Thursday, 10 November 2011

Walk up a mental road

Does the name of your home village or town give you a mental image of a past landscape? The name of ‘Anstey’ is a road name, although it seems to be slightly unclear what it exactly means. In addition, we know that the villagers here changed the name from ‘Ansty’ since there is another village of the same name relatively near outside Coventry. One can imagine there were misunderstandings and unnecessary travel behind this decision. ‘Anstig’ is supposed to mean ‘single-file uphill path’. Some Ansties do lie near crossroads. In our village there is a historic crossroads ‘The Nook’.

Many of the villages in the area have Scandinavian names, such as ‘Thurcaston’ or ‘Thurmaston’. ‘Markfield’ in its turn refers to the Mercians. The next village from us is called ‘Cropston’ and its link to agriculture and crops is not difficult to see. ‘Swithland’ behind Cropston got its name from Old Norse word ‘svitha’, ‘land cleared by burning’. The woodland theme is enforced by the names of ‘Woodland’ and ‘Woodland Eaves’. ‘Quorn’ in its turn does not refer to a meatfree mycoprotein but to ‘cweorn’, a millstone. It was shortened from Quorndon, where ‘don’, Old Norse ‘dun,’ refers to a hill.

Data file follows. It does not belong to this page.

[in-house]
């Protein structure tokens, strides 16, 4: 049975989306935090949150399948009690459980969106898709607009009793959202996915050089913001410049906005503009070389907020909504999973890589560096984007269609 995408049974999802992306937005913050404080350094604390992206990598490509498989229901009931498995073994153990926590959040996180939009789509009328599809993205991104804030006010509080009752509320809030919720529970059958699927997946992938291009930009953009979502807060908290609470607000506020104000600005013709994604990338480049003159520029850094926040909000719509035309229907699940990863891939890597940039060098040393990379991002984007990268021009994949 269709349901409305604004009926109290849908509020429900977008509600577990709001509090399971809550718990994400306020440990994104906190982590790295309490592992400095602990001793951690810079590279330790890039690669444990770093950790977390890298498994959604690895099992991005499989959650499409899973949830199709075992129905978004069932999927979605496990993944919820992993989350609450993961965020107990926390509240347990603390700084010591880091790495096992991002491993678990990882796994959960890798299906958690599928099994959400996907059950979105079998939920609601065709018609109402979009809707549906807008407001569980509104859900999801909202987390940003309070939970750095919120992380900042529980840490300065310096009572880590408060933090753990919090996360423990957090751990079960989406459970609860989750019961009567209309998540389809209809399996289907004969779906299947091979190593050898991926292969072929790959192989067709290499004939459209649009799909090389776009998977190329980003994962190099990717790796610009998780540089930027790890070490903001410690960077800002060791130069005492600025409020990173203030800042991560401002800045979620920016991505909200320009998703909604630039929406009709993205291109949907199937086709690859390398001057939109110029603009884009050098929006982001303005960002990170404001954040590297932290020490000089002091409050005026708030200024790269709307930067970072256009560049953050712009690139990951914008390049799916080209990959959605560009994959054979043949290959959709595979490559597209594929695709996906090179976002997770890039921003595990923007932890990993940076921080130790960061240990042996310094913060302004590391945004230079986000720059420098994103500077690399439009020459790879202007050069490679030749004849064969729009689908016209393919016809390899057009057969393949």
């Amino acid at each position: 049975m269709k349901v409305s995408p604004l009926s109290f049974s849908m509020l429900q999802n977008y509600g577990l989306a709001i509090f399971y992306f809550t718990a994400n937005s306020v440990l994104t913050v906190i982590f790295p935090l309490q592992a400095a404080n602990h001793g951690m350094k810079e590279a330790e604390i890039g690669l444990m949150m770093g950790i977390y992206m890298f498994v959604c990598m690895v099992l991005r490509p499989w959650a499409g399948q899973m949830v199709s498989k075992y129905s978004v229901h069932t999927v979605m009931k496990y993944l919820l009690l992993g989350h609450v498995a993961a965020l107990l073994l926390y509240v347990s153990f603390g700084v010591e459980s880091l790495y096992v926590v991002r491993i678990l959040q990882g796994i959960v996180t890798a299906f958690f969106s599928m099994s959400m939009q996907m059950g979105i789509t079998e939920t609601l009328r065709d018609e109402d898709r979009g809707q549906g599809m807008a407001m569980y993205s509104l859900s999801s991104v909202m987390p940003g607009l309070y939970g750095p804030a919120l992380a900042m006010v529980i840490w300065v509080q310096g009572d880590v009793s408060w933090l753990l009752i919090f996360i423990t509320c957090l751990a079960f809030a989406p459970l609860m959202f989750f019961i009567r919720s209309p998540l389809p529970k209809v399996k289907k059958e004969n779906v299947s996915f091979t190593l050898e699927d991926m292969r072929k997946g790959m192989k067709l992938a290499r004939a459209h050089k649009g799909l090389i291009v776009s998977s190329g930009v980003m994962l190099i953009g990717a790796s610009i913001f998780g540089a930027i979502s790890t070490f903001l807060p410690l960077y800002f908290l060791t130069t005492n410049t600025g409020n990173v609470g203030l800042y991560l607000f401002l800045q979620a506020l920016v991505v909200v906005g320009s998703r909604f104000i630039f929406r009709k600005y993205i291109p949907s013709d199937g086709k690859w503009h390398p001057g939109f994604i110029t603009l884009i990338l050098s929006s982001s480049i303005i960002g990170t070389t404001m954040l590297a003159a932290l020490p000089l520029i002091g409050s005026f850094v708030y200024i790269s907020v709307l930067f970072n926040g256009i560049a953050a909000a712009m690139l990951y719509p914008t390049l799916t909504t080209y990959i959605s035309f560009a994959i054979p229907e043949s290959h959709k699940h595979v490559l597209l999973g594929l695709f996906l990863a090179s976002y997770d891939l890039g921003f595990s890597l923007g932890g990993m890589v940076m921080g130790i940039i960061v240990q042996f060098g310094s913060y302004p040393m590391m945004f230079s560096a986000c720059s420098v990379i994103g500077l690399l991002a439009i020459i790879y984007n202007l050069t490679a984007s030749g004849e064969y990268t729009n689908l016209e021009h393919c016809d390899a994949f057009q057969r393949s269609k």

When driving back from the city centre heading to Anstey the outline of Old John can be seen at a distance. One can then start daydreaming of a day when a Medieval farmer was taking the same path. In the past the traveller moved uphill towards different villages or towns, perhaps towards Swannington, Ratcliffe-on-Soar or Ashby-de-la-Zouch. They chose a road to follow from the Nook onwards across this wooded land with a population from different origins who may have used slash-and-burn techniques brought back from the northern countries. The traveller may also have passed by the stone quarries at Quorn. In this way the place names create a mental map forming a palimpsest of Medieval Leicestershire.

The placename data is from Gelling and Cole’s book The Landscape of Placenames, which I got as a ‘spoil’ after the dismantling of most of the Madingley Hall library.

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